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Photos: 40 films that provoked controversy

Did you know that films originally considered controversial become more mainstream over a period of 40 to 50 years?
Should they remain accessible for viewers who wish to watch them? Or should they be censored or banned instead?

Controversial films tend to have one of two effects: Potential moviegoers steer clear of the big screen, heeding critics' warnings to beware, or the promise of something contentious makes viewers want to see the movie even more. In fact, some argue generating controversy is the point of certain films.

Views on film content can change over time, though. Movies that were once labelled shocking for issues like language, sex, or violence may be less disputed, or even become popular, years later. A 2015 study found that films originally considered controversial became more mainstream over a period of 40 to 50 years.

Opinions also differ on how these questionable films should be handled. Should they remain accessible for viewers who wish to watch them? Or should they be censored or banned instead? After all, what offends or upsets one person may intrigue another.

Stacker researched films that provoked this type of national controversy, highlighting 40 of the most significant. These movies are listed chronologically from oldest to most recent, with IMDb user rating and Metascore provided for popular and critical context. Keep reading to discover exactly what type of controversy each film stirred up and how the viewing public reacted.

Maren Pedersen in "Häxan".

Haxan (1922)

- Director: Benjamin Christensen
- IMDb user rating: 7.6
- Metascore: data not available
- Runtime: 91 minutes

"Häxan" may be a silent film, but the lack of sound only amplifies the horror. This Swedish production features depictions of witchcraft through the ages, conveying that these so-called witches were really just living with mental illness. Images of violence, torture, and Satan were quite shocking for the time, and a 1923 Variety review called the film "absolutely unfit for public exhibition."

Vince Barnett, Paul Muni, and Tony Camonte in "Scarface".

Scarface (1932)

- Directors: Howard Hawks, Richard Rosson
- IMDb user rating: 7.7
- Metascore: 87
- Runtime: 93 minutes

The original "Scarface"—famously reimagined in 1983, starring Al Pacino—chronicles the rise and fall of a hot-headed mobster who is based on real-life gangster Al Capone. Big cities like Chicago and Seattle, as well as entire states including New York and Kansas, banned the film due to its glorification of crime and violence.

Roscoe Ates, Daisy Hilton, and Violet Hilton in "Freaks".

Freaks (1932)

- Director: Tod Browning
- IMDb user rating: 7.8
- Metascore: 80
- Runtime: 64 minutes

In "Freaks," a trapeze artist schemes to marry the head sideshow performer not for love, but for his money. While the film's title and portrayal of these performers are recognized as offensive today, that wasn't the reason it was poorly received back in 1932. Viewers reportedly found the movie so disturbing that they walked out, and the film was ultimately trimmed down from 90 minutes to a mere 60.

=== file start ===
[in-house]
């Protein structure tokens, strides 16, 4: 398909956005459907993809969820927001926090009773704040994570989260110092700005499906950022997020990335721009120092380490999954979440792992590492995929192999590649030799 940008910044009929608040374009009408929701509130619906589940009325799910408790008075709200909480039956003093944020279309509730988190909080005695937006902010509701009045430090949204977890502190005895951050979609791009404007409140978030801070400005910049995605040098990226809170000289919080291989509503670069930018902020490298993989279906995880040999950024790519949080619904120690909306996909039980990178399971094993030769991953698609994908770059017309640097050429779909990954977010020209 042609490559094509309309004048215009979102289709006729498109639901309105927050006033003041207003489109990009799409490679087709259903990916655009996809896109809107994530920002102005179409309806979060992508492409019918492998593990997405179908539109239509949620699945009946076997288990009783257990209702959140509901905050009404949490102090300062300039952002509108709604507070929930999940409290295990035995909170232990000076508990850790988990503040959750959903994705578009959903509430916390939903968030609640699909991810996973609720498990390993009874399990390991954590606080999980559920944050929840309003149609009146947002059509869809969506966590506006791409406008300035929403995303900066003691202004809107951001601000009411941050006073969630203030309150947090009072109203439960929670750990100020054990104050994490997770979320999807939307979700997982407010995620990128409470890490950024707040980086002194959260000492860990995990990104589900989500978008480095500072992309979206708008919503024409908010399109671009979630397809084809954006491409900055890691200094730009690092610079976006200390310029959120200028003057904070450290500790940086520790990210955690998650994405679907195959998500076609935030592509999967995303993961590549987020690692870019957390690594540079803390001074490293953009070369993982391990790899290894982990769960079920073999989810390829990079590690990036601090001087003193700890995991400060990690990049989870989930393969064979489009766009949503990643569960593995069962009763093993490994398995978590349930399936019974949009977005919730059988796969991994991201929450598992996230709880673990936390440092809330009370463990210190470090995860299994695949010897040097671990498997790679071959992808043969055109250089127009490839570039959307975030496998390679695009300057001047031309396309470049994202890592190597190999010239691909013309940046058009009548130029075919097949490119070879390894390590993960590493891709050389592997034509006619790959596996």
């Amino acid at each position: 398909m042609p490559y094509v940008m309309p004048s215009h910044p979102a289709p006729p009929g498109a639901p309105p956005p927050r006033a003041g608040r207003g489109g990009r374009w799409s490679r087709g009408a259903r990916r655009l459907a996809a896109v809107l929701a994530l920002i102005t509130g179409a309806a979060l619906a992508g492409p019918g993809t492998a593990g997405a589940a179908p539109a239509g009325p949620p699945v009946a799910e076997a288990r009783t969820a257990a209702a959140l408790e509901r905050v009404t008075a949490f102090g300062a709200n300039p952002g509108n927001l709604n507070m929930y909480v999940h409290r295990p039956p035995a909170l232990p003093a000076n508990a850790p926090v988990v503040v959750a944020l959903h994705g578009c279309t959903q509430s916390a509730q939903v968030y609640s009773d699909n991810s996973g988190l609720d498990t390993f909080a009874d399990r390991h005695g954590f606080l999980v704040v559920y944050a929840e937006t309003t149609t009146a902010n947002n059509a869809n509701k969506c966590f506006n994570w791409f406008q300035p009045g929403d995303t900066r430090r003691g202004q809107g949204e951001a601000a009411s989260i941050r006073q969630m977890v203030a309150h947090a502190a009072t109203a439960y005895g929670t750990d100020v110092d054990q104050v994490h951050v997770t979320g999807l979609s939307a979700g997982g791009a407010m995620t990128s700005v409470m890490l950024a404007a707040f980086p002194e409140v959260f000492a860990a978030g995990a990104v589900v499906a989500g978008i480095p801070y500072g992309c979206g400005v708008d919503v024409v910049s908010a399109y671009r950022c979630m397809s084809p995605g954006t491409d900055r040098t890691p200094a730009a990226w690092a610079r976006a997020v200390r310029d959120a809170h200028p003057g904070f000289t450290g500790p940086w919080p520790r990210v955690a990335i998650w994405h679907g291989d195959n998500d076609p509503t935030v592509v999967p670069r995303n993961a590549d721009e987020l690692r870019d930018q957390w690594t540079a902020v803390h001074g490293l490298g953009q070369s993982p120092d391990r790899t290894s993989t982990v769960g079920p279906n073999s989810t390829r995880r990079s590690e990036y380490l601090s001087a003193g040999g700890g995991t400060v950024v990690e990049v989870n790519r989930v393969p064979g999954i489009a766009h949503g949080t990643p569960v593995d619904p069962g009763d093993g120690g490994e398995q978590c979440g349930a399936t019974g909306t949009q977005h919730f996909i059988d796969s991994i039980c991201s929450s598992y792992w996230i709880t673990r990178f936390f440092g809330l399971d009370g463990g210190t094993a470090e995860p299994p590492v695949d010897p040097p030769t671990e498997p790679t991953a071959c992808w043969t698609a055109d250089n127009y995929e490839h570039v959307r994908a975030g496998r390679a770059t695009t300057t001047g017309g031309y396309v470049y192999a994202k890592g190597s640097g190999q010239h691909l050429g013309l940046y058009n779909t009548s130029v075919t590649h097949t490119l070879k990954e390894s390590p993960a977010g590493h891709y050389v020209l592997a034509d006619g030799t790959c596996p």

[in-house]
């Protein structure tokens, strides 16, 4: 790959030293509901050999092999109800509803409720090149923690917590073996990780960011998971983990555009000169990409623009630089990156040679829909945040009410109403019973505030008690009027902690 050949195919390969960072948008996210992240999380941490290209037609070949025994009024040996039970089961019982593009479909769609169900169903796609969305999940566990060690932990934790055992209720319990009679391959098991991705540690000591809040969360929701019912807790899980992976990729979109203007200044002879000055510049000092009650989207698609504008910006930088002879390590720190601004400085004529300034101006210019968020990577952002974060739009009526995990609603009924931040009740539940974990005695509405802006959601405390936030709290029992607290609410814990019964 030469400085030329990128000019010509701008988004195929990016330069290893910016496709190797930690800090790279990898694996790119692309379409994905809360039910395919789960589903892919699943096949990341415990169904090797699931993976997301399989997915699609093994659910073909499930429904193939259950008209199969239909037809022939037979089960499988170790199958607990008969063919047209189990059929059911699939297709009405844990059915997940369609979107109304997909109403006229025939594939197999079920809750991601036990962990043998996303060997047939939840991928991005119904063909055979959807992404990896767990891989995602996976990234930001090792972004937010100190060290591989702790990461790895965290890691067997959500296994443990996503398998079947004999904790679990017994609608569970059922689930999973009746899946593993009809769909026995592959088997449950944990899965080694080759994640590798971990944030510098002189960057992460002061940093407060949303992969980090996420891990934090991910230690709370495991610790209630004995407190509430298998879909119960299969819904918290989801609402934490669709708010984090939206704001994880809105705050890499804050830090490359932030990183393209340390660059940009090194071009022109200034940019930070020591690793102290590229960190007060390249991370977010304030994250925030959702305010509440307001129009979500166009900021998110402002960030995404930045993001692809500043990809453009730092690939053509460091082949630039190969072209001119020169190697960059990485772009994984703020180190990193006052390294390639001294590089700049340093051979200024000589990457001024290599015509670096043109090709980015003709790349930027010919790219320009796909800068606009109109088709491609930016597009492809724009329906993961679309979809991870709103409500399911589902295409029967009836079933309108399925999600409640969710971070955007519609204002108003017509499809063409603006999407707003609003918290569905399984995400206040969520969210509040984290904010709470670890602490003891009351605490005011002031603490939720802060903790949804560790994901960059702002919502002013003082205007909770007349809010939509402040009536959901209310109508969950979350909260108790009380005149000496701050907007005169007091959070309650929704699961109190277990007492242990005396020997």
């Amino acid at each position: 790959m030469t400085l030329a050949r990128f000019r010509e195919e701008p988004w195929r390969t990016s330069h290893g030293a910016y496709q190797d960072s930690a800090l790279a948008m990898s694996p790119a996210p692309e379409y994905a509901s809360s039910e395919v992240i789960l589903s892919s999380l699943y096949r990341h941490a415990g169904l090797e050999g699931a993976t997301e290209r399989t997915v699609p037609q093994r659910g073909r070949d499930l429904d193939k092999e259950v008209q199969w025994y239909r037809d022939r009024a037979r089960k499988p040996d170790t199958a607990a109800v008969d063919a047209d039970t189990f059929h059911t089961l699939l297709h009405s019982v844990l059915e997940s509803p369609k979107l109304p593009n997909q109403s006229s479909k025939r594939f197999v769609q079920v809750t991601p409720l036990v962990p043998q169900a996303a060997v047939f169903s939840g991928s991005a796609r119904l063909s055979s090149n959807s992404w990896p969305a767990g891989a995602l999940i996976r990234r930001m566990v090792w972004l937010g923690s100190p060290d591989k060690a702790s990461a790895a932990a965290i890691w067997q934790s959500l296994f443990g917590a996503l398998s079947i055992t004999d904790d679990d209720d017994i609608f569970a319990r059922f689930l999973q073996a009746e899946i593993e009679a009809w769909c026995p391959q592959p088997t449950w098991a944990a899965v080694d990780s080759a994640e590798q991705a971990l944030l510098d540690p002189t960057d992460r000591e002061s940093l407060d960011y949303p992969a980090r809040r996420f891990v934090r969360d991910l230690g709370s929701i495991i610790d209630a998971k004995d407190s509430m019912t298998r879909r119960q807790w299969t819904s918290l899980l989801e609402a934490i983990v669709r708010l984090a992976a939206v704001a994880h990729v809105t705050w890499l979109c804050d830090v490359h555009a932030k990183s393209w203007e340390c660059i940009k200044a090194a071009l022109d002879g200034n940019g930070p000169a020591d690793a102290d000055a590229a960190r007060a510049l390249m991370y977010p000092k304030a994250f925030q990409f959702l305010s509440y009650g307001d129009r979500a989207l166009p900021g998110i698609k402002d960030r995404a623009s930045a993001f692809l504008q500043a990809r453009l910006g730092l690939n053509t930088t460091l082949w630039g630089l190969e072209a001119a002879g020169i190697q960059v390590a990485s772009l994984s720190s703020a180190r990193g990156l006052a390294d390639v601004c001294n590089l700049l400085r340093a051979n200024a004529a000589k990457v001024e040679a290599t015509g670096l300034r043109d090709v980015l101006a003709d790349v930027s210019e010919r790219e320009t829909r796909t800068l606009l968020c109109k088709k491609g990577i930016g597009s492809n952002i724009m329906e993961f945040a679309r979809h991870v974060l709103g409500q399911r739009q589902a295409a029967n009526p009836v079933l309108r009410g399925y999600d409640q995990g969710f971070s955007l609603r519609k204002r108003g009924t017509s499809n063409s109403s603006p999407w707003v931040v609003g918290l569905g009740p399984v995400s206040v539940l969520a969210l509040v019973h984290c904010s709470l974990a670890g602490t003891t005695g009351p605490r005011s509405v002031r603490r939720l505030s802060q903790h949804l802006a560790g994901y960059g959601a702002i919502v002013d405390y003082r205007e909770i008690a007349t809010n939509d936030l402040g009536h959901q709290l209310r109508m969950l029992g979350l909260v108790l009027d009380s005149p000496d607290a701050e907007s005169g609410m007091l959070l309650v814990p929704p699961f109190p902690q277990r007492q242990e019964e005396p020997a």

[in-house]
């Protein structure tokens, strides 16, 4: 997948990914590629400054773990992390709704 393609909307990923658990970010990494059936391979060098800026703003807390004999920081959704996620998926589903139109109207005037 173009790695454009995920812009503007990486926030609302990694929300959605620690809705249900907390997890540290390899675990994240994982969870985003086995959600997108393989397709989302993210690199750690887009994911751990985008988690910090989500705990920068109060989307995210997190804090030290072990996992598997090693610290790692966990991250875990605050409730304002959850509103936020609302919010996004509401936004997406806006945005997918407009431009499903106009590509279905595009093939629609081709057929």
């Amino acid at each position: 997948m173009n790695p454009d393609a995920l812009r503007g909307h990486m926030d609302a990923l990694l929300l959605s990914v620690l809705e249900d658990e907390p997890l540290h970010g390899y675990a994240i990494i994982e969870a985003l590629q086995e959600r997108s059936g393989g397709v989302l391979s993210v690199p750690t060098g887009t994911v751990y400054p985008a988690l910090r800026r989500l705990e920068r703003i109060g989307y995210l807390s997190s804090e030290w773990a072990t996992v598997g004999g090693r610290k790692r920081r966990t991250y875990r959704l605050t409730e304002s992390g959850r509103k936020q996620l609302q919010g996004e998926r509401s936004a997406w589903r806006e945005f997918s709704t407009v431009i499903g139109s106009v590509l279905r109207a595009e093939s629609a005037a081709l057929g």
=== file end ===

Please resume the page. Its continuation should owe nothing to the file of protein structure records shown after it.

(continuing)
Bobby Driscoll and Luana Patten in "Song of the South".

Song of the South (1946)

- Directors: Harve Foster, Wilfred Jackson
- IMDb user rating: 7.0
- Metascore: 54
- Runtime: 94 minutes

Disney's "Song of the South," a blend of live-action and animation, is well-known by many for the song "Zip-a-Dee-Doo-Dah" and the Splash Mountain ride it inspired at Disney World. The movie is set in the southern U.S. following the Civil War and features stories about the adventurous characters Br'er Bear, Br'er Fox, and Br'er Rabbit. Although actor James Baskett earned an honorary Oscar for his role as storyteller Uncle Remus, the NAACP labeled the film problematic, stating that it "helps to perpetuate a dangerously glorified picture of slavery."

Anthony Perkins in a scene from the movie "Psycho."

Psycho (1960)

- Director: Alfred Hitchcock
- IMDb user rating: 8.5
- Metascore: 97
- Runtime: 109 minutes

"Psycho"—the classic thriller about a young secretary (Janet Leigh) on the run who is killed in a creepy roadside motel—was adapted from Robert Bloch's book of the same name. The opening scene, depicting Leigh's character engaged in an affair, and the infamous shower scene where the murder occurs are the main reasons this movie stirred up such controversy. The film studio expressed its displeasure with the depictions of sexuality and violence in the film by limiting Alfred Hitchcock's budget.

Karlheinz Böhm in "Peeping Tom".

Peeping Tom (1960)

- Director: Michael Powell
- IMDb user rating: 7.6
- Metascore: data not available
- Runtime: 101 minutes

Although it may now be labelled a piece of film history, when "Peeping Tom" was first released, it was considered shocking and distasteful. This British horror flick tells the story of a photographer and film crew member who moonlights as a serial killer, filming his victims as they die. This combination of voyeurism and violence impacted the rest of director Michael Powell's career, as the negative critical and public reactions made it difficult for him to land future projects.

Warren Beatty and Faye Dunaway in "Bonnie and Clyde".

Bonnie and Clyde (1967)

- Director: Arthur Penn